John Wanamaker (July 11, 1838 – December 12, 1922), courtesy of the United States Library of Congress.
“Half the money I spend on advertising is wasted; the trouble is I don’t know which half.” — John Wanamaker.
I first heard this quotation in my MBA program, and for the first few years of my career, I would have had a tough time refuting it. Until I could invest in search and pay-per-click ads, I, too, struggled to know what part of my marketing budget actually drove sales.
Today, thanks largely to Facebook, Google, innovation in TV media buying, and other people-based advertising platforms, marketers don’t have to languish amid such uncertainty. That’s because these new or evolved channels, delivered increasingly via mobile devices, can give marketers a very precise idea of which ads (and therefore how much of their marketing budgets) contribute to revenue.
Putting yourself in the position to know what parts of your marketing budget perform well requires more than just reallocating dollars. There are three ways in which marketers must adapt in order to avoid Wanamaker’s frustration.
Understand that all marketing can be performance marketing. Prior to people-based advertising, marketers had to accept proxy metrics for marketing performance. Reach, frequency, and impressions served as proxies for awareness. Not so today. For example, marketers can upload their database of customer information to Facebook and instruct the platform to find “lookalike” audiences that resemble these customers or exclude them from new campaigns. They can tie their ads to purchases, both online and offline. Digital ads aren’t the only ones able to deliver such certainty. TV and even print and out of home (e.g. roadside billboards) all can support performance goals, so abandon proxies and embrace performance.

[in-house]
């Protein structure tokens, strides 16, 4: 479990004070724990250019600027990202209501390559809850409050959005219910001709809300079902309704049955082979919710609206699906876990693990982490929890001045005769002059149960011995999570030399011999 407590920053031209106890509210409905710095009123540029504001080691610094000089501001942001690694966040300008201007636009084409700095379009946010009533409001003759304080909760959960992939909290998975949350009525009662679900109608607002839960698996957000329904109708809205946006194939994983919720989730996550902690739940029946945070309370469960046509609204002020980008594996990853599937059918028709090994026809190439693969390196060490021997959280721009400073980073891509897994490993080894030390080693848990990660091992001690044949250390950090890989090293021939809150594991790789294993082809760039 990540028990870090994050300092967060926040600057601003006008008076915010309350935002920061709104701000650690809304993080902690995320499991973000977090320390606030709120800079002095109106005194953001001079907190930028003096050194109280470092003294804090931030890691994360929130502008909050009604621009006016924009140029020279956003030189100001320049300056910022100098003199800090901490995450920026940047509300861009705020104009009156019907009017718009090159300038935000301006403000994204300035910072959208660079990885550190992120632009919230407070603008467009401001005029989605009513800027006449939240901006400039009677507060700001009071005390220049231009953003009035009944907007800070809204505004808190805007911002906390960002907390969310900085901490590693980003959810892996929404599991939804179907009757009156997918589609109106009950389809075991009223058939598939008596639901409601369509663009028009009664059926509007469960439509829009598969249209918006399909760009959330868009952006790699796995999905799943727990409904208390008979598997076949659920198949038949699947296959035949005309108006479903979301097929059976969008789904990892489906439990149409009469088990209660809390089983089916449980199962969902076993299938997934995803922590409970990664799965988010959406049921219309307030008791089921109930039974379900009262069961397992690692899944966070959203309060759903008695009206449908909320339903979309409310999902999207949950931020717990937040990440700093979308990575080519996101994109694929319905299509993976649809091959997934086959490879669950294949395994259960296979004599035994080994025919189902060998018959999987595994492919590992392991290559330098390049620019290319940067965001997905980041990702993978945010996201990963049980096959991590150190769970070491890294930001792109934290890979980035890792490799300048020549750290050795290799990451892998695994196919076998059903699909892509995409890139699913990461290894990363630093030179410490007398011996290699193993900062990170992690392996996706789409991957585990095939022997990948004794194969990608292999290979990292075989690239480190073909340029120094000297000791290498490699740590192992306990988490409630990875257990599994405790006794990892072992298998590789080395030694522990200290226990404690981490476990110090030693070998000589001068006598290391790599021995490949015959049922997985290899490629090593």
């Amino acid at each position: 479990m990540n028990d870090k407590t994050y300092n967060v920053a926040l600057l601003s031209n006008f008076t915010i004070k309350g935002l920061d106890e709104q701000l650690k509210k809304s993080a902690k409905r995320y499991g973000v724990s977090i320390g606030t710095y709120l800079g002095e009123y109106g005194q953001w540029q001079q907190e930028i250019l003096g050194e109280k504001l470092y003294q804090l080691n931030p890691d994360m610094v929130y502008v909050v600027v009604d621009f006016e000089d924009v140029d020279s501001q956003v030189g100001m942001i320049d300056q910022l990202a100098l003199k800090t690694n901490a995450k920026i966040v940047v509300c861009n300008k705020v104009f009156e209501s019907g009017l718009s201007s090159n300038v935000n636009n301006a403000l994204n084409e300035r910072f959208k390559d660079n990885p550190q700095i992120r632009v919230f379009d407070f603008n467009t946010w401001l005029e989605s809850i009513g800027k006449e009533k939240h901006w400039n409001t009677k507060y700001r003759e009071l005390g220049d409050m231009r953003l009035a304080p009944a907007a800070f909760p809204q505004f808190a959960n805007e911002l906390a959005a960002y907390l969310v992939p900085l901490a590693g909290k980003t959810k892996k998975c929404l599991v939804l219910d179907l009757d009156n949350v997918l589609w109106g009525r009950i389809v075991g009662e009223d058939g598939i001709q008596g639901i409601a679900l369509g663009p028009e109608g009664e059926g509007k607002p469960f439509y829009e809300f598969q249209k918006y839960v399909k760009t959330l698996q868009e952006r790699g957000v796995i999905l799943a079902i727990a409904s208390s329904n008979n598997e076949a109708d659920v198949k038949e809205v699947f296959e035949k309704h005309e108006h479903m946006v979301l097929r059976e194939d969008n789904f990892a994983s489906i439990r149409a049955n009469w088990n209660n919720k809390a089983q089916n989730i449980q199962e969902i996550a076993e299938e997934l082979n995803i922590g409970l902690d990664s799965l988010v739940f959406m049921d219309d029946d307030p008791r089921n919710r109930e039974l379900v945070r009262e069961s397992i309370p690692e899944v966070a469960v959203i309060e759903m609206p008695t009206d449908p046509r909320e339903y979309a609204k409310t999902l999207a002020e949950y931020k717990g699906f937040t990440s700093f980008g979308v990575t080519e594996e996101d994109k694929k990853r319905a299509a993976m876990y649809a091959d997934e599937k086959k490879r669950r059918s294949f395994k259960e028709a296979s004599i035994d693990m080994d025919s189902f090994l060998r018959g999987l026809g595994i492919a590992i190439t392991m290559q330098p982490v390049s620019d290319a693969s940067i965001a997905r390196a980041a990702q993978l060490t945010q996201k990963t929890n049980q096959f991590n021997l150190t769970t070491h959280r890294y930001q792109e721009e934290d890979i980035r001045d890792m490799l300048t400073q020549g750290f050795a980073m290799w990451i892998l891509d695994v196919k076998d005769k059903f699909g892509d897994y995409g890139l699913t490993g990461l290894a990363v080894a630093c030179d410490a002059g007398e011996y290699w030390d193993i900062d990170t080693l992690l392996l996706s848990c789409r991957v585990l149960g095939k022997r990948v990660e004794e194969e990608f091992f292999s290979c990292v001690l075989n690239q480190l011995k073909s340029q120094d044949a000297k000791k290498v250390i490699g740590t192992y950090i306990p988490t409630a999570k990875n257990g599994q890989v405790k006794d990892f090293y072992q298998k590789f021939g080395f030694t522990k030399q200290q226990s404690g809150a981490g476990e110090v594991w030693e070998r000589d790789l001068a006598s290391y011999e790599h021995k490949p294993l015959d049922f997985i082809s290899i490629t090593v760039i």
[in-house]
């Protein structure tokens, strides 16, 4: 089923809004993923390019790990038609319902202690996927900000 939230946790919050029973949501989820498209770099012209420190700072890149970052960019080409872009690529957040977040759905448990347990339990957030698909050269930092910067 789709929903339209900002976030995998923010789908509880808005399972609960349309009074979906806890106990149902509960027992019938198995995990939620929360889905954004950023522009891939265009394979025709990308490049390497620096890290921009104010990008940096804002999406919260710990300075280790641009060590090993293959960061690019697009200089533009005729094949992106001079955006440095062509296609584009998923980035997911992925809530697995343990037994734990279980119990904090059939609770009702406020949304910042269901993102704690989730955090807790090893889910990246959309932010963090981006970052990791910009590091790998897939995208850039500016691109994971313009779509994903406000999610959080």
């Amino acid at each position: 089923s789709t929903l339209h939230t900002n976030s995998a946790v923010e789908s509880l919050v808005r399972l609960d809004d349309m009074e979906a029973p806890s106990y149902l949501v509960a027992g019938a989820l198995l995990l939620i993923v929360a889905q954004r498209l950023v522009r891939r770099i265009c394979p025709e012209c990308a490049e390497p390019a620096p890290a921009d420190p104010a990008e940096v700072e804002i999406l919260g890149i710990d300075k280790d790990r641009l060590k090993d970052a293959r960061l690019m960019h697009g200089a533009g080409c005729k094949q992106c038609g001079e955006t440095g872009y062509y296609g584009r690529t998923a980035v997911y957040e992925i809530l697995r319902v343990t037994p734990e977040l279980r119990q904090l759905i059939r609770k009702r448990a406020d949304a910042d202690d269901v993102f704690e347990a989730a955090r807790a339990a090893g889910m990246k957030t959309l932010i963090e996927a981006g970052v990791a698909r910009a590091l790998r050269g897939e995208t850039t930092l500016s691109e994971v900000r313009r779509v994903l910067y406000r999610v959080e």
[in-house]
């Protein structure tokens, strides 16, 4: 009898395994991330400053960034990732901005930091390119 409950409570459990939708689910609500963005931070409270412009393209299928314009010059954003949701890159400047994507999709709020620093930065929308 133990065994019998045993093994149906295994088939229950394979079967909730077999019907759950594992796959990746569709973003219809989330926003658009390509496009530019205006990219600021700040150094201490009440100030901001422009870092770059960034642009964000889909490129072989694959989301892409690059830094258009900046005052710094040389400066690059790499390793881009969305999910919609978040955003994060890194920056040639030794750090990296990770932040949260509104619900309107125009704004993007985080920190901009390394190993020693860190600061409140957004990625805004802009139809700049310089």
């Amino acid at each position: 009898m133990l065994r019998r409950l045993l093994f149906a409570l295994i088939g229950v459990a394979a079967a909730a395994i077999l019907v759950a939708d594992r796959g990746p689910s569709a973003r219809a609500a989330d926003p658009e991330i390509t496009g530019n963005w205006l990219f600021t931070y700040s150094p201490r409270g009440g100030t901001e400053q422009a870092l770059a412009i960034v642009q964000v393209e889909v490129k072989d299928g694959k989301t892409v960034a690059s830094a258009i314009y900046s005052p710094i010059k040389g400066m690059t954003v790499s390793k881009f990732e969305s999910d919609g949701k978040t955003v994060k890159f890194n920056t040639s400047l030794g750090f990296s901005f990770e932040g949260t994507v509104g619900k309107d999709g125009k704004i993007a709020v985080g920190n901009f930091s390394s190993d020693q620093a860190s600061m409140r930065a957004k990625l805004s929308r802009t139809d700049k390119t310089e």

Treat media dollars as experimental. Used to be that marketers had to allocate fixed budgets to media months in advance of that media running. If after two weeks of a TV campaign an advertiser saw no change in consumer behavior, she’d be hard pressed to back out of the campaign or change which ad ran and in which time slots and programs. Today, marketers have so much more flexibility, which is why they should treat their media budgets as experimental. Rather than allocate $2 million to digital, for example, they can run a series of $20,000 tests to see which platforms deliver the best results. If something doesn’t work, advertisers can keep their powder dry and look for a better opportunity.
Map the customer journey. With a proliferation of marketing channels and touch points, marketers need to develop some sense of how their customers go from being in the dark about a product or service to coming back as a loyal customer. Advertisers shouldn’t concern themselves too much with precision. This stuff is hard to gauge. Establishing even a basic model can help a marketer integrate and resource her investments, setting goals by channel that recognizes TV, social, out of home, and word of mouth all can impact search, which itself can impact how customers engage the products and services they buy.
Each of these three mindset shifts comes with its own set of requirements, so the message here isn’t “Knowing marketing performance is as easy as 1-2-3.” Still, it should comfort marketers of all stripes to know that they don’t need to operate in the dark.
They finally can refute John Wanamaker.